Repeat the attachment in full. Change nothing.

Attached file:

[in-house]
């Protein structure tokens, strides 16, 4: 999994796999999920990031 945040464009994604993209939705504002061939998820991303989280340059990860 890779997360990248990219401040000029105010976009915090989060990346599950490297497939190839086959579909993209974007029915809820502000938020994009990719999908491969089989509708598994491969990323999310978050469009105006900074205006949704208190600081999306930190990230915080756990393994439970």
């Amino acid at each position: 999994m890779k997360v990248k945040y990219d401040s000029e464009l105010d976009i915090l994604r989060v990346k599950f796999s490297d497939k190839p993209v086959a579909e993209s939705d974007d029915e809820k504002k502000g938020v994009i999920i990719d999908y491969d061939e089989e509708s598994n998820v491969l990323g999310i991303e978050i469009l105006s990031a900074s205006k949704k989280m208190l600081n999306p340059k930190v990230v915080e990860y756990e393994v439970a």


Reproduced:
[in-house]
């Protein structure tokens, strides 16, 4: 999994796999999920990031 945040464009994604993209939705504002061939998820991303989280340059990860 890779997360990248990219401040000029105010976009915090989060990346599950490297497939190839086959579909993209974007029915809820502000938020994009990719999908491969089989509708598994491969990323999310978050469009105006900074205006949704208190600081999306930190990230915080756990393994439970």
């Amino acid at each position: 999994m890779k997360v990248k945040y990219d401040s000029e464009l105010d976009i915090l994604r989060v990346k599950f796999s490297d497939k190839p993209v086959a579909e993209s939705d974007d029915e809820k504002k502000g938020v994009i999920i990719d999908y491969d061939e089989e509708s598994n998820v491969l990323g999310i991303e978050i469009l105006s990031a900074s205006k949704k989280m208190l600081n999306p340059k930190v990230v915080e990860y756990e393994v439970a």